Hard Work, Passion Mean Growth for Glenn
There’s nothing like renewed passion.
Just ask Nathan Glenn, the owner of Rooster’s and Basil’s in Fondren.
The restaurateur, who had a hand in his mother’s Congress Street Bar & Grill and Fondren’s Auditorium, says he has refocused and reenergized and fallen back in love with his first love again. That is evident in a new Rooster’s menu, new decor, and a new creative flair.
The 35-year-old says he’s let go of some other areas and decided to get back to Fondren, a plan which has helped his nighttime business increase, he says, by 30-40%.
The dining room of Rooster’s has seen some improvements from the presentation of food to the new art by William Goodman and Jason Lott. “We just wanted to get back to basics,” Glenn told us. “People knowÂ great products and great value and they’ve seen too much flash and wow without the quality to back it up.”
Rooster’s began on Roach and Capitol Streets 26 years ago, and Glenn says the restaurant has been “doing burgers since before burgers were cool.”
But the push doesn’t stop with Rooster’s. Glenn is making his way through the Fondren Corner lobby, making it a more inviting dining space at night and possibly bringing in some live music. And within six months, he tells us Basil’s will open in the evenings with an Italian pizzeria theme. Working with artisan baker Matthew Puckett, Glenn is developing a crust, he says, has never been seen in Jackson. That crust will be made in a bakery that is located in Basil’s to give it more space and bring it out into the open.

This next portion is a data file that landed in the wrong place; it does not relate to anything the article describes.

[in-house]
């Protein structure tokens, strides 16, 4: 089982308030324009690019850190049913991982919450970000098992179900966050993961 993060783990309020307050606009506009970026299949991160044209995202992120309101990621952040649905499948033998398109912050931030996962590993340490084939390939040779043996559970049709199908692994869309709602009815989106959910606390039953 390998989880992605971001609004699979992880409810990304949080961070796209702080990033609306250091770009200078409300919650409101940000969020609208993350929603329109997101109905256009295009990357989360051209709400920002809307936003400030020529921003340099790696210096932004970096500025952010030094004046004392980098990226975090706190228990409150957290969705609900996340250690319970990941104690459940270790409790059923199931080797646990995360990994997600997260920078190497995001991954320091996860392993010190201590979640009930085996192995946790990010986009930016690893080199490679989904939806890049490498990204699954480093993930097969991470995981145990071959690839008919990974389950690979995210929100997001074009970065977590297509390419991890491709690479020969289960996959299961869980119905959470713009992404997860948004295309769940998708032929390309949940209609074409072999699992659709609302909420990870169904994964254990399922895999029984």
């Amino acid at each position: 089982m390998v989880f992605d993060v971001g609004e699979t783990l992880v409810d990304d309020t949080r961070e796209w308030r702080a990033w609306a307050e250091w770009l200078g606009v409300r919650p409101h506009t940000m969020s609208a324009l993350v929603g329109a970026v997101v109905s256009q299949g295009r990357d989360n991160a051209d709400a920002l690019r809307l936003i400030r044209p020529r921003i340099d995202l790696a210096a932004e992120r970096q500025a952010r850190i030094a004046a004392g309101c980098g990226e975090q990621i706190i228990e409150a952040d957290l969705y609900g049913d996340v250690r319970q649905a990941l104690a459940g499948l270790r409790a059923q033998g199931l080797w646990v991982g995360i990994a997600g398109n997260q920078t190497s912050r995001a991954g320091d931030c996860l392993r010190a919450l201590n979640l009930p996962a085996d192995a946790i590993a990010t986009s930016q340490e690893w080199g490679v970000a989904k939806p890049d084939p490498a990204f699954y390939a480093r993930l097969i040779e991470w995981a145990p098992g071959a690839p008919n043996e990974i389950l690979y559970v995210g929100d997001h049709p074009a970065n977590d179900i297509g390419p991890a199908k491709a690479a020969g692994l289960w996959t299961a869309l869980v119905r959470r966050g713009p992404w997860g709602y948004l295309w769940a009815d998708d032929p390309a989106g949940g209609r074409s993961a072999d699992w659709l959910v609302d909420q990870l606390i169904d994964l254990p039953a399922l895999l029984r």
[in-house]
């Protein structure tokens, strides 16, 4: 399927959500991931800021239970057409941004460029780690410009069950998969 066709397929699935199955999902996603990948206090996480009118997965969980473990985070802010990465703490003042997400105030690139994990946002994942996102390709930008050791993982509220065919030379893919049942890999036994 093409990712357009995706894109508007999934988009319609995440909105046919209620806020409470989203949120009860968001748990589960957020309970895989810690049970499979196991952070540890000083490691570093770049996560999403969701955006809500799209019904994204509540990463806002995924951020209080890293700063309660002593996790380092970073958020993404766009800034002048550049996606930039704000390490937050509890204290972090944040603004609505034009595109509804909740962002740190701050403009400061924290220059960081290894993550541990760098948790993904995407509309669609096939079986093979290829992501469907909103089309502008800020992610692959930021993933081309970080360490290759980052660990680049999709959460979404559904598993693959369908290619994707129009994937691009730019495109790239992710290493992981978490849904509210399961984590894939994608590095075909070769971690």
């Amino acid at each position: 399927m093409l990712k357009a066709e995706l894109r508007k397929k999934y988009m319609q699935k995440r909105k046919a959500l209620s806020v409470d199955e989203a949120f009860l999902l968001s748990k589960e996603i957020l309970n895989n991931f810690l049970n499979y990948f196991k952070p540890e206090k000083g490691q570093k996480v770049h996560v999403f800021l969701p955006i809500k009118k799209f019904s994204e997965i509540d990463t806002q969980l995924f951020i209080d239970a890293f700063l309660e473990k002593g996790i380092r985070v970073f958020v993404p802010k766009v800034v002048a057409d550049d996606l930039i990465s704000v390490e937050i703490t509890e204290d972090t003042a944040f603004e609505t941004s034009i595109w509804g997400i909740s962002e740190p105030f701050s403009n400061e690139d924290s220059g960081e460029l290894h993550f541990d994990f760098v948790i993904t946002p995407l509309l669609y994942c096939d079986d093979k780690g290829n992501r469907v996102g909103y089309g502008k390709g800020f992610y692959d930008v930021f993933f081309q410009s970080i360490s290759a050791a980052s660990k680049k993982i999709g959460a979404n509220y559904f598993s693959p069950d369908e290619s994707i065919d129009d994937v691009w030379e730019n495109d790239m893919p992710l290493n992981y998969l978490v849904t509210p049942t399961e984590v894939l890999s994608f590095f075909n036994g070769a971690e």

Glenn, a South Jackson native, says he loves the growth Fondren has seen in the seven years since he has been here. He rattles off a list of what he calls the “top restaurateurs around” – Walker’s, Nick’s, Babalu, Sal & Mookie’s — and points to the growth of what is still to come.
Connecting with Fondren Renaissance and Mike Peters, he told us, is what helped him to establish his place in the neighborhood. “It’s been a hell of a ride, living and working here,” he said, “and seeing all of the growth and creative people who have come here.”
Glenn says he can sum up his success with two words: hard work. “Be honest and learn from your mistakes.”
Originally published, 2011